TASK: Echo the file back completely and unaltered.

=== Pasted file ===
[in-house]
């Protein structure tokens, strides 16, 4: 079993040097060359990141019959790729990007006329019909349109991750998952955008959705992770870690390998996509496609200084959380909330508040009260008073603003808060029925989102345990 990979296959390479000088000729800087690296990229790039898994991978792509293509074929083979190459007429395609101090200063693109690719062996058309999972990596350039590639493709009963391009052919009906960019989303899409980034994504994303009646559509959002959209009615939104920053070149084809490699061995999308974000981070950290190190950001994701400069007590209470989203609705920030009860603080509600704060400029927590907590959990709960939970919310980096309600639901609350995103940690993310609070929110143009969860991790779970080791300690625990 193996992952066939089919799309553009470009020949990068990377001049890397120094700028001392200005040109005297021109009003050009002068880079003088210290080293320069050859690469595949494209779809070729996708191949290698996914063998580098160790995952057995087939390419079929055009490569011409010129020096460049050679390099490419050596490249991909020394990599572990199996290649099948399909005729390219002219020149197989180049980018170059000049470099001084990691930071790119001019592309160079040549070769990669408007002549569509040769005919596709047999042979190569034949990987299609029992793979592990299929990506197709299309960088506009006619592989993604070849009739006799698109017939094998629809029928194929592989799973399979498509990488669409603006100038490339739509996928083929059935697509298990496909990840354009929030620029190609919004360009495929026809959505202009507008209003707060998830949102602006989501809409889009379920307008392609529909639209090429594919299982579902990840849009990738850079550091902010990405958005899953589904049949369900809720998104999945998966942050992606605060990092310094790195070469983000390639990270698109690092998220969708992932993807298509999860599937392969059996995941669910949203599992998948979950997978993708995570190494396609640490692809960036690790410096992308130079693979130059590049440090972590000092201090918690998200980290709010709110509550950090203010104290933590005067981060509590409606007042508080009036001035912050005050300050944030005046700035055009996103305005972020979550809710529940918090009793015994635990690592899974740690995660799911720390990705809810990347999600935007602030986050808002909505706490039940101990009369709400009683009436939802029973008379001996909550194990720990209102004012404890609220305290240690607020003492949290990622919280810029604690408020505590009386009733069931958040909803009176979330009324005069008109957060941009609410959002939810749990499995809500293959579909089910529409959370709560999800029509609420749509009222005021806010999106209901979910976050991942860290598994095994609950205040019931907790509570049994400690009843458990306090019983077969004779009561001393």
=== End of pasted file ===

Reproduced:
[in-house]
């Protein structure tokens, strides 16, 4: 079993040097060359990141019959790729990007006329019909349109991750998952955008959705992770870690390998996509496609200084959380909330508040009260008073603003808060029925989102345990 990979296959390479000088000729800087690296990229790039898994991978792509293509074929083979190459007429395609101090200063693109690719062996058309999972990596350039590639493709009963391009052919009906960019989303899409980034994504994303009646559509959002959209009615939104920053070149084809490699061995999308974000981070950290190190950001994701400069007590209470989203609705920030009860603080509600704060400029927590907590959990709960939970919310980096309600639901609350995103940690993310609070929110143009969860991790779970080791300690625990 193996992952066939089919799309553009470009020949990068990377001049890397120094700028001392200005040109005297021109009003050009002068880079003088210290080293320069050859690469595949494209779809070729996708191949290698996914063998580098160790995952057995087939390419079929055009490569011409010129020096460049050679390099490419050596490249991909020394990599572990199996290649099948399909005729390219002219020149197989180049980018170059000049470099001084990691930071790119001019592309160079040549070769990669408007002549569509040769005919596709047999042979190569034949990987299609029992793979592990299929990506197709299309960088506009006619592989993604070849009739006799698109017939094998629809029928194929592989799973399979498509990488669409603006100038490339739509996928083929059935697509298990496909990840354009929030620029190609919004360009495929026809959505202009507008209003707060998830949102602006989501809409889009379920307008392609529909639209090429594919299982579902990840849009990738850079550091902010990405958005899953589904049949369900809720998104999945998966942050992606605060990092310094790195070469983000390639990270698109690092998220969708992932993807298509999860599937392969059996995941669910949203599992998948979950997978993708995570190494396609640490692809960036690790410096992308130079693979130059590049440090972590000092201090918690998200980290709010709110509550950090203010104290933590005067981060509590409606007042508080009036001035912050005050300050944030005046700035055009996103305005972020979550809710529940918090009793015994635990690592899974740690995660799911720390990705809810990347999600935007602030986050808002909505706490039940101990009369709400009683009436939802029973008379001996909550194990720990209102004012404890609220305290240690607020003492949290990622919280810029604690408020505590009386009733069931958040909803009176979330009324005069008109957060941009609410959002939810749990499995809500293959579909089910529409959370709560999800029509609420749509009222005021806010999106209901979910976050991942860290598994095994609950205040019931907790509570049994400690009843458990306090019983077969004779009561001393």